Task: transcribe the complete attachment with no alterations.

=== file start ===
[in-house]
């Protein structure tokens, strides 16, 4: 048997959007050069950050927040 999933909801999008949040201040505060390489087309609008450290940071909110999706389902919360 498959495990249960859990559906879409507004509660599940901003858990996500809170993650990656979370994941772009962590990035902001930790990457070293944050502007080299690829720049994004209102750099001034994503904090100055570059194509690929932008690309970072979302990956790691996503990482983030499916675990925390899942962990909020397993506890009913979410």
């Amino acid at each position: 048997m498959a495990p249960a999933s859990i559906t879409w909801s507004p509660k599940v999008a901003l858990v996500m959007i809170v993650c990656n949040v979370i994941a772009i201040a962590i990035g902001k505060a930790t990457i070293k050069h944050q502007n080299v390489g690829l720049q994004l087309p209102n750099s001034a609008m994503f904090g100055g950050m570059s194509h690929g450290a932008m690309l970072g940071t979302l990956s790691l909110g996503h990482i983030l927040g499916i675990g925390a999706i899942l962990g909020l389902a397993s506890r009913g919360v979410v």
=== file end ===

[in-house]
């Protein structure tokens, strides 16, 4: 048997959007050069950050927040 999933909801999008949040201040505060390489087309609008450290940071909110999706389902919360 498959495990249960859990559906879409507004509660599940901003858990996500809170993650990656979370994941772009962590990035902001930790990457070293944050502007080299690829720049994004209102750099001034994503904090100055570059194509690929932008690309970072979302990956790691996503990482983030499916675990925390899942962990909020397993506890009913979410």
């Amino acid at each position: 048997m498959a495990p249960a999933s859990i559906t879409w909801s507004p509660k599940v999008a901003l858990v996500m959007i809170v993650c990656n949040v979370i994941a772009i201040a962590i990035g902001k505060a930790t990457i070293k050069h944050q502007n080299v390489g690829l720049q994004l087309p209102n750099s001034a609008m994503f904090g100055g950050m570059s194509h690929g450290a932008m690309l970072g940071t979302l990956s790691l909110g996503h990482i983030l927040g499916i675990g925390a999706i899942l962990g909020l389902a397993s506890r009913g919360v979410v």